Klobuchar’s bipartisan legislation to boost exports and ease shipping backlogs was signed into law earlier this month
MOORHEAD – At a 2022 Midwest Agriculture Summit panel titled “Strengthening Our Voice in Washington,” U.S. Senator Amy Klobuchar (D-MN), a member of the Senate Agriculture Committee, highlighted her bipartisan efforts to support Minnesota agriculture.
“I'm just looking forward…in terms of what the solutions are for us going forward. That means a strong Farm Bill. That means taking on the supply chain and cost issues. And it means doing everything we can, as we always have, when it comes to ag, of working across the aisle to get solutions and get things done,” Klobuchar noted.
Klobuchar underscored how the Ocean Shipping Reform Act, her bipartisan legislation with Senator John Thune (R-SD) which was signed into law earlier this month, will boost agricultural exports by helping to fix supply chains and ease ongoing shipping backlogs.
“Senator Thune and I just passed a bill…on international shipping. And this came out of really outrageous increases in rates not just for farmers, but for manufacturers as well. Four times in one year the container rates went up, profits soared and they're all international shipping conglomerates,” said Klobuchar. “So, Thune and I got together and came up with some…practical solutions of giving the Maritime Commission the authority to crack down on these price increases and make sure that when they are exporting containers, they don't [just] contain air.”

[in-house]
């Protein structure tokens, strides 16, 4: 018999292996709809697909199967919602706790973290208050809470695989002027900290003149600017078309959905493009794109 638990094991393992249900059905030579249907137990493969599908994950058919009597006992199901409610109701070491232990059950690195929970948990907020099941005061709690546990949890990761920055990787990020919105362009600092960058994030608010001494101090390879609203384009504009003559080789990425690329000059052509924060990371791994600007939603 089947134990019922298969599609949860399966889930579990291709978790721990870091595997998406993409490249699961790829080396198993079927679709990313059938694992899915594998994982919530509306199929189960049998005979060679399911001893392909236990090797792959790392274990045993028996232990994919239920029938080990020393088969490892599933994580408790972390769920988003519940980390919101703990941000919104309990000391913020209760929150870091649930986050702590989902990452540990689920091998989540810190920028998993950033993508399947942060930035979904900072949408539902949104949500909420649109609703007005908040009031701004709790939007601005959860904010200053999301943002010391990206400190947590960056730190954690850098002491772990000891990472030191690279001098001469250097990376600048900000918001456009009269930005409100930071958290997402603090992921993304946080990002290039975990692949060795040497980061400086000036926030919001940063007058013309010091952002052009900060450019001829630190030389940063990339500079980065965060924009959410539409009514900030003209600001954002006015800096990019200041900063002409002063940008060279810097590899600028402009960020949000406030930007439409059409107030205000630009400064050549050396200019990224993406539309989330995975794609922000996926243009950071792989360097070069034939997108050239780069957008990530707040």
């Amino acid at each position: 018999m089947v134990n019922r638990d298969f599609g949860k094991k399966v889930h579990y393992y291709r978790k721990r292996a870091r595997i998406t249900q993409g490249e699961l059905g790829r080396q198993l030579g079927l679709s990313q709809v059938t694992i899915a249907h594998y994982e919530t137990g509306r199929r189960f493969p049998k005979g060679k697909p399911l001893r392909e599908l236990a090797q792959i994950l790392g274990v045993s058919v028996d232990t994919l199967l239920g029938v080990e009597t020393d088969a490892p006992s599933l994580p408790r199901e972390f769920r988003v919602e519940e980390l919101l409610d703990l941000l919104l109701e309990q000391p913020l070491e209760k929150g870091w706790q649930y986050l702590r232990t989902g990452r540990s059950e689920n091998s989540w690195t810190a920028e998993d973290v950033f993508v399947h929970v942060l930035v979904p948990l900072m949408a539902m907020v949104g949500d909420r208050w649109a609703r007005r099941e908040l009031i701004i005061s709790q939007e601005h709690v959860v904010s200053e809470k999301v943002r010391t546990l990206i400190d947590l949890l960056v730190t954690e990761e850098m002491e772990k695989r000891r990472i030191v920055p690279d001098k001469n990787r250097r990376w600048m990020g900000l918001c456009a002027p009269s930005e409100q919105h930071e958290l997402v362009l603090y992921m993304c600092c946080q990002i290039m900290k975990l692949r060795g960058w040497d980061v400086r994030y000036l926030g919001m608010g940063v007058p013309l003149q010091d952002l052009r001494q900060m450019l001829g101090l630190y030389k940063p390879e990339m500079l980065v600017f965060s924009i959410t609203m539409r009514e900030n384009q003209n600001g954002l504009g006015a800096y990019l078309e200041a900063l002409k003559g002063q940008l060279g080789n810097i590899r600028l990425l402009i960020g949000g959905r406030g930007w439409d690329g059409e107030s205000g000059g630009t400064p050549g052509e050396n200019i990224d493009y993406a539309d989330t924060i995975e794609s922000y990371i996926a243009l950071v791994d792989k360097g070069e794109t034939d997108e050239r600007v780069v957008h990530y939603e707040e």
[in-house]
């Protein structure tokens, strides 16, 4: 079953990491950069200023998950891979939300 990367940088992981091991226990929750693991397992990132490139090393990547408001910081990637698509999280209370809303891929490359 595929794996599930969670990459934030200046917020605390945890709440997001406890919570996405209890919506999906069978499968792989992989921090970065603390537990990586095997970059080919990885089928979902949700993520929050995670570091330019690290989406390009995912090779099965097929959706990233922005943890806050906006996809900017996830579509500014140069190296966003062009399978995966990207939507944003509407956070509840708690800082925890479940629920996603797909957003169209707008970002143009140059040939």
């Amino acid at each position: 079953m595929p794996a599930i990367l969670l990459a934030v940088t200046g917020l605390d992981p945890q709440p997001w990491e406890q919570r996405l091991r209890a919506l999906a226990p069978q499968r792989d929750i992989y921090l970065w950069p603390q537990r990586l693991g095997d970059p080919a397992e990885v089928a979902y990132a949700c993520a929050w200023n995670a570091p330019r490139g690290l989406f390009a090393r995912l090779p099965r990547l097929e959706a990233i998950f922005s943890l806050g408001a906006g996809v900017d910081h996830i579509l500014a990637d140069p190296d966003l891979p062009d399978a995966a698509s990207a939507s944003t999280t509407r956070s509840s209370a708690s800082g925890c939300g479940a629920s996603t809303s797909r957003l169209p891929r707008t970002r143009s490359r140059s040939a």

Klobuchar also pointed to her bipartisan efforts to address ongoing workforce shortages affecting the agricultural sector. In April, Klobuchar and Senators John Cornyn (R-TX), Chris Coons (D-DE), and Thom Tillis (R-NC) called on the Biden administration to address the current green card and visa backlogs to help meet workforce needs. In March, she joined a bipartisan group of colleagues in urging the Biden administration to increase the number of available H-2B visas for temporary workers, which are critical to seasonal tourism businesses.
Klobuchar’s remarks as delivered are given below:
Good to see everyone. So whenever I come here, I always think–to Fargo, to an ag Summit–I think about something actually that Colin once told me when I was starting out running. And I go and meet with him. And he says to me, you know, don't worry about all the details of this Farm Bill, because there's only ten people in the entire country that really understand it, and nine of them live in North Dakota. So I assume that you are all in this room right now.
And right now, number one, you all know that we are heading into a new Farm Bill, so we're excited about that. Up here, clearly the sugar program [is] really, really important. I've been a big believer in that program - fending off a lot of attacks, as has John [Hoeven] in the past. And also, I'm pleased to know that the agreement that we made, actually during the Trump administration, with the Commerce Secretary with Mexico, solved some problems. We all worked on that. And we're always watching the implementation of that. Other issues that are on my mind are, of course, keeping the safety net in place. The disaster relief, we saw that full fledged with the weather problems we had in the last year. I appreciated the remarks of Robert on climate and some of the things that USDA is doing on that front. But looking at more permanent disaster relief, making sure that we are responding to the avian flu and other things we're seeing. And then just looking forward because we can always build on the Farm Bill, but want to make sure we keep in the strongest parts of it.